In 1965, I graduated from the University of Kansas with a fairly useless degree, and the U. S. Army was threatening to draft me, so I beetled back to university to enroll again and get that very popular student deferment. That summer, my girlfriend invited me down to her father’s private cottage on a secluded island in the western Bahamas. Skin diving, great music, fresh fish for supper, a secluded moonlit tropical beach alone with Diane every night — I could get used to this! But the Army decided I was having way too much fun and sent me off, not to Vietnam, luckily, but to Alaska, delightfully. Up there, I learned mountain climbing, sport parachuting, and how to type 55 correct words per minute. I decided this was more fun than watching TV at my mother’s house back in dear old Bethel, Kansas, so after leaving Alaska, I went to Europe for 6 months. The highlight of that trip was living on the beaches of various Greek islands, surviving on tomatoes, watermelon, warm milk, and the even warmer generosity of the rather perplexed locals.
By now, the travel bug’s powerful venom was coursing merrily through my veins, so, after a quick stop back in Kansas where I found that television programming had not improved noticeably, I went back to Alaska, where I delivered furniture and shoveled gravel before settling down as a geophysical prospector. (Sounds more impressive than it was.) Basically, I put on about 16 layers of clothing and walked along placing these small radio devices in the snow and then stepping on them with my insulated boot. This was wintertime on the North Slope, so it was always dark, always windy, and so cold that when I got back to the meal trailer at the end of the day, my beard was frozen to the zipper of my parka, and I had to watch everybody else enjoying a lovely meal, while I waited to melt! The work was pretty boring, the “accommodations” were a bit snug, but the pay was colossal! After 4 months in the cold and dark, it was 4 years before I had to work again.
After another stop in Kansas to say hello and goodbye to some friends, I went down to Mexico, Central America, and South America for about two years. Many highlights of that voyage, but the biggest was traveling alone through the Amazon jungle from Venezuela into Brazil via Pepsi barge, dugout canoe, army supply plane — whatever vehicle I could talk myself onto. That took about 4 months. Then 3 months living in Rio de Janeiro with the friend of a friend I’d met coming down the Amazon. We lived just up the street from Copacabana Beach. (Maybe THAT was the biggest highlight. Look at some photos of Rio, and you’ll see what I mean.) Then a few months living on a sheep ranch in dusty southern Argentina. The sheep were free-ranging in the back country hills, and we had to check them on horseback, so — WAHOO, buckeroos! — I was like John Wayne for 3 months. Maybe THAT was the biggest highlight.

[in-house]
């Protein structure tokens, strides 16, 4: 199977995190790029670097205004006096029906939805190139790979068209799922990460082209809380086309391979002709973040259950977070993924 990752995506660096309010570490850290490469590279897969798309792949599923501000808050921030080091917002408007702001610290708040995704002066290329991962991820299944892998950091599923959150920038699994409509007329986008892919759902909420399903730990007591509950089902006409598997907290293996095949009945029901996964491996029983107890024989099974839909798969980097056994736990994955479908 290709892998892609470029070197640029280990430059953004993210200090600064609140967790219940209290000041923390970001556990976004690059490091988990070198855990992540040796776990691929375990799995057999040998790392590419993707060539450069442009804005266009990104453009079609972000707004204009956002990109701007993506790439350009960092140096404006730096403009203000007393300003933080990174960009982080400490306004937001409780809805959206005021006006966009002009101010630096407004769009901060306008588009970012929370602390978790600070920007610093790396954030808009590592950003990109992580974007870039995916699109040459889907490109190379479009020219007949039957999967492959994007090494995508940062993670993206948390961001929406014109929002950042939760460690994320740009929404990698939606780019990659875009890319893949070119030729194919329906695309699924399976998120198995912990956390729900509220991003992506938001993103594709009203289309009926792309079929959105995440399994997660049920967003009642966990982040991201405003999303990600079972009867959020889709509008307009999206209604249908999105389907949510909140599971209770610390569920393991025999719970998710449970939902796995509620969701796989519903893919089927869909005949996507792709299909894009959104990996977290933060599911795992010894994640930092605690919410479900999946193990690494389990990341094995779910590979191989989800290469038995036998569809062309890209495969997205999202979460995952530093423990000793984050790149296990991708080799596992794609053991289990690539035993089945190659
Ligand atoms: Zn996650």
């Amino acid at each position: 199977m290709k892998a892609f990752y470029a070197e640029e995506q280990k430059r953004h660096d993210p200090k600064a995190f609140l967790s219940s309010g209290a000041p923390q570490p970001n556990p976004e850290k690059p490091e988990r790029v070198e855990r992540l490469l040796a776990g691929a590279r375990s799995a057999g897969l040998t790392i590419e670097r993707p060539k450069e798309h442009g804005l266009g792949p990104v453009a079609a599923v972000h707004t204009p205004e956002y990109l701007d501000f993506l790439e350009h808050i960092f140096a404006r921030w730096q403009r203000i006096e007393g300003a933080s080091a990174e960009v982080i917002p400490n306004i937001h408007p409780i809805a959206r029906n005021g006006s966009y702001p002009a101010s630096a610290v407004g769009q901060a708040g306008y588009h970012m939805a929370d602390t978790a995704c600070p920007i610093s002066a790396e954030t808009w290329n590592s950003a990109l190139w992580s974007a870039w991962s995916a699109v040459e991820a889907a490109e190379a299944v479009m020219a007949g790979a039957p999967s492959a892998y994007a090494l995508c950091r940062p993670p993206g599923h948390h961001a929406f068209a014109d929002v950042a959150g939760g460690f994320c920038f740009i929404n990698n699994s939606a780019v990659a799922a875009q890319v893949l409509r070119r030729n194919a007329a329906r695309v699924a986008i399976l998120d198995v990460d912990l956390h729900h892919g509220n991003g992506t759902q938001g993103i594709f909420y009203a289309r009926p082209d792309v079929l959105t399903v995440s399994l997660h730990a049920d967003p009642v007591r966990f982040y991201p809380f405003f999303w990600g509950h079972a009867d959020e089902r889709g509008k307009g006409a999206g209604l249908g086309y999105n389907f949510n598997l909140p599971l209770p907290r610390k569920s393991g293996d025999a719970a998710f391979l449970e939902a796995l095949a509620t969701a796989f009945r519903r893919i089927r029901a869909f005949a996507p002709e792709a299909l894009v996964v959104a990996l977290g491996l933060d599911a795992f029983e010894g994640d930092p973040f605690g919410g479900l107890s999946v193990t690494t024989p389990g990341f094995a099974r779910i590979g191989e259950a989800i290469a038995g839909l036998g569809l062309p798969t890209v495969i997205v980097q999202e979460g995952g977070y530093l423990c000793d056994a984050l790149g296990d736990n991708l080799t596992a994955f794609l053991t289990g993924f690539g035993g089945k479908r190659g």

Back in Kansas, Ed Sullivan was still droning on in his relentless monotone, so I hitched out to San Francisco and bought a ticket to Australia that gave me unlimited stops along the way. Took me a year to get there. In the South Pacific, I hit every island on our flight path, and met my future wife along the way. In southern New Zealand, I worked on another sheep ranch in very spectacular country. These babies were HIGH! I took a Land Rover up as high as I could go, until the track died. Then I hiked higher. The views up in those mountains were just stunning. I couldn’t believe I was getting PAID to do this! (What I wouldn’t give for a chance to go back there with a digital camera. Some of “The Lord of the Rings” trilogy was filmed there.) Then off to Australia where I worked in a paper mill, then down to Tasmania, where we picked apples. Then I got a job at the University of Tasmania library. Next, we went up to central Oz — Alice Springs and Uluru (formerly Ayer’s Rock) — before heading to Perth, Western Australia, where I worked a college library.
After a couple of years, we left Perth for southeast Asia — Indonesia, Malaysia, Thailand, Hong Kong, Macau, Taiwan and Japan. Spent 6 months tooling around the mysterious East before touching ground in Alaska again. Worked at the university library in Fairbanks, while we lived in a cabin with no running water. Then Elaine’s parents told us they had just inherited a farm in eastern Ontario. Did we want it? Well, yes, we did. We moved in, got married, had two wonderful kids. I got my first real job at the Almonte Public Library at the age of 44. (Imagine what that means for your retirement pension!) The kids grew up, left home, and now we sit back, huddled close to our cosy wood stove and looking at the photos of our 12 years of travels.